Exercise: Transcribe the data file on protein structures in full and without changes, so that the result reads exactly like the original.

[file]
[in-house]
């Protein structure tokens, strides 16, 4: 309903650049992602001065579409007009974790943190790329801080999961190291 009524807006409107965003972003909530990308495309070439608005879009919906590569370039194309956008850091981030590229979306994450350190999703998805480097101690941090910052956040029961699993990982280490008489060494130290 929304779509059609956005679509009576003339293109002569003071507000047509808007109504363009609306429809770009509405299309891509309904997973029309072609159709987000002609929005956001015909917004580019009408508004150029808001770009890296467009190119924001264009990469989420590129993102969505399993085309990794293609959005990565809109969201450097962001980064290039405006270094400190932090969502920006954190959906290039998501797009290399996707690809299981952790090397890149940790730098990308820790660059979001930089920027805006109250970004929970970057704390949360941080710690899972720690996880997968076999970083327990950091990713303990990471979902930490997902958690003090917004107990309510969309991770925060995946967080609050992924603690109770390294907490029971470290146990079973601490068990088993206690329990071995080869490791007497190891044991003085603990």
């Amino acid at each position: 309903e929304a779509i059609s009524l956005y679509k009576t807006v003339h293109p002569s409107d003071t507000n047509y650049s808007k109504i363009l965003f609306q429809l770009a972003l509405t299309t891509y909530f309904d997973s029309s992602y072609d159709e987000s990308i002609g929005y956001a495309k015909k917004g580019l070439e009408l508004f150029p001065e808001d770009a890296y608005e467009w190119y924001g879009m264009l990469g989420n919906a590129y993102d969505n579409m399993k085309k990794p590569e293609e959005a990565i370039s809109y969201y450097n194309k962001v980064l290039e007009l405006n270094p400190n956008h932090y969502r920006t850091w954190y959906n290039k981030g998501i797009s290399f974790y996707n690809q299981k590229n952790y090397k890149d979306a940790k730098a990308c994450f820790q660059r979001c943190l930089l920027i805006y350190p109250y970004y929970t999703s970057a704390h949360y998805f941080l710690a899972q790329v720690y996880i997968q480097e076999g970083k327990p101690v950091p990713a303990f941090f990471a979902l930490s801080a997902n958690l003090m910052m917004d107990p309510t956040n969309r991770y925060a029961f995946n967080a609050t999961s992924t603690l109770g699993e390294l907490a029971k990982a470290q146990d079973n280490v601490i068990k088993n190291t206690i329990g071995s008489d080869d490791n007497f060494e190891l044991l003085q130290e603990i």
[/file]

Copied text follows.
[in-house]
């Protein structure tokens, strides 16, 4: 309903650049992602001065579409007009974790943190790329801080999961190291 009524807006409107965003972003909530990308495309070439608005879009919906590569370039194309956008850091981030590229979306994450350190999703998805480097101690941090910052956040029961699993990982280490008489060494130290 929304779509059609956005679509009576003339293109002569003071507000047509808007109504363009609306429809770009509405299309891509309904997973029309072609159709987000002609929005956001015909917004580019009408508004150029808001770009890296467009190119924001264009990469989420590129993102969505399993085309990794293609959005990565809109969201450097962001980064290039405006270094400190932090969502920006954190959906290039998501797009290399996707690809299981952790090397890149940790730098990308820790660059979001930089920027805006109250970004929970970057704390949360941080710690899972720690996880997968076999970083327990950091990713303990990471979902930490997902958690003090917004107990309510969309991770925060995946967080609050992924603690109770390294907490029971470290146990079973601490068990088993206690329990071995080869490791007497190891044991003085603990």
């Amino acid at each position: 309903e929304a779509i059609s009524l956005y679509k009576t807006v003339h293109p002569s409107d003071t507000n047509y650049s808007k109504i363009l965003f609306q429809l770009a972003l509405t299309t891509y909530f309904d997973s029309s992602y072609d159709e987000s990308i002609g929005y956001a495309k015909k917004g580019l070439e009408l508004f150029p001065e808001d770009a890296y608005e467009w190119y924001g879009m264009l990469g989420n919906a590129y993102d969505n579409m399993k085309k990794p590569e293609e959005a990565i370039s809109y969201y450097n194309k962001v980064l290039e007009l405006n270094p400190n956008h932090y969502r920006t850091w954190y959906n290039k981030g998501i797009s290399f974790y996707n690809q299981k590229n952790y090397k890149d979306a940790k730098a990308c994450f820790q660059r979001c943190l930089l920027i805006y350190p109250y970004y929970t999703s970057a704390h949360y998805f941080l710690a899972q790329v720690y996880i997968q480097e076999g970083k327990p101690v950091p990713a303990f941090f990471a979902l930490s801080a997902n958690l003090m910052m917004d107990p309510t956040n969309r991770y925060a029961f995946n967080a609050t999961s992924t603690l109770g699993e390294l907490a029971k990982a470290q146990d079973n280490v601490i068990k088993n190291t206690i329990g071995s008489d080869d490791n007497f060494e190891l044991l003085q130290e603990i």